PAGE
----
and the eigenfunctions Φ^{(s,m)} with the elements

where the index *m* enumerates the spatial modes and the index *s* stands for the spin projection. Neglecting the phase factor, the functions Φ^{(s,m)} are either even or odd with respect to the center of the stack. The eigen exciton modes in the stack of *N*=5 layers are sketched in the inset of Figure 3A.

### Figure 3:

The modes are coupled to the electromagnetic field differently. The rates of exciton-photon interaction for the modes (*s*, *m*) calculated after Eq. (10) have the form

and *m* are bright and, at *qd*, *ϕ*≪1, are characterized by the radiative decay rates

The radiative decay rates of excitons in the modes with even *m* is much lower:

In the case of noninteracting modes, *ω*^{(m+1)}−*ω*^{(m)}≫* γ*^{(s,m)}+*γ*^{(s,m+1)}, the amplitude transmission coefficient of circularly polarized radiation through the stack is the sum of resonant contributions stemming from individual exciton modes

Using the definition Eq. (7), we obtain the expression for the rotation and ellipticity angles:

where

Figure 3 shows the spectra of transmission, optical activity, and circular dichroism of the chiral stacks of *N*=5 layers. Red and blue curves correspond to the stacks with low and high nonradiative exciton decay rates Γ. The transmission spectrum at low Γ (red curve in Figure 3A) features strong dips at the frequencies of the bright exciton modes (with odd *m*) and weak dips at the frequencies of the dark modes (with even *m*). The strengths of the resonances of both kinds decrease with the increase of the mode index *m*. At high Γ, the resonances associated with individual exciton modes are widen, and the fine structure of the transmission spectrum is not resolved.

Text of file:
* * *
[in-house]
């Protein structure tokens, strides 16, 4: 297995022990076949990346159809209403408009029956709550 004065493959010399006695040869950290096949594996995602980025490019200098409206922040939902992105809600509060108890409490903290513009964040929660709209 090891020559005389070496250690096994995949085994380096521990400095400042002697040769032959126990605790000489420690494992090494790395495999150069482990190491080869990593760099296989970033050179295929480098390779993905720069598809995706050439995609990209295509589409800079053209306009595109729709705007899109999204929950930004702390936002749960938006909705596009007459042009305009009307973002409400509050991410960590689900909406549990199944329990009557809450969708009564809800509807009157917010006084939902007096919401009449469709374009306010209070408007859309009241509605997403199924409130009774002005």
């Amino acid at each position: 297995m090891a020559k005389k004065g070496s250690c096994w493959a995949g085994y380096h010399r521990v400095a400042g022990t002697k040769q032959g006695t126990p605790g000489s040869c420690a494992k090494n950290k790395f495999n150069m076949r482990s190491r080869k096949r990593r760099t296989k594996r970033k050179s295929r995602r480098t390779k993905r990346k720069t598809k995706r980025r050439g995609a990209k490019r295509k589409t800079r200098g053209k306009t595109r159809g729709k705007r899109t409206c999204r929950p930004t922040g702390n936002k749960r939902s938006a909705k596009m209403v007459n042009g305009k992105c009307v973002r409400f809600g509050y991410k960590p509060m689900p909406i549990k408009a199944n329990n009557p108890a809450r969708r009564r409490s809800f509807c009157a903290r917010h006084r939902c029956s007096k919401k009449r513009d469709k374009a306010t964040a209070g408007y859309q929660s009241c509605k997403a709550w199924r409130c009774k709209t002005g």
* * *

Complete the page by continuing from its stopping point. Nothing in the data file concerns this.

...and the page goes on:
The spectral dependences of the rotation angle (Figure 3B) and the ellipticity angle (Figure 3C) consist of five resonant contributions at the frequencies of eigen exciton modes *ω*^{(m)}. The resonances are well resolved in the case of low nonradiative exciton decay rate Γ. The strengths of the resonances are determined by *m*=2. At high nonradiative decay rate Γ (see blue curves in Figure 3B and C), the resonances corresponding to the neighboring modes overlap and tend to cancel each other because

### 3.3 Thick stacks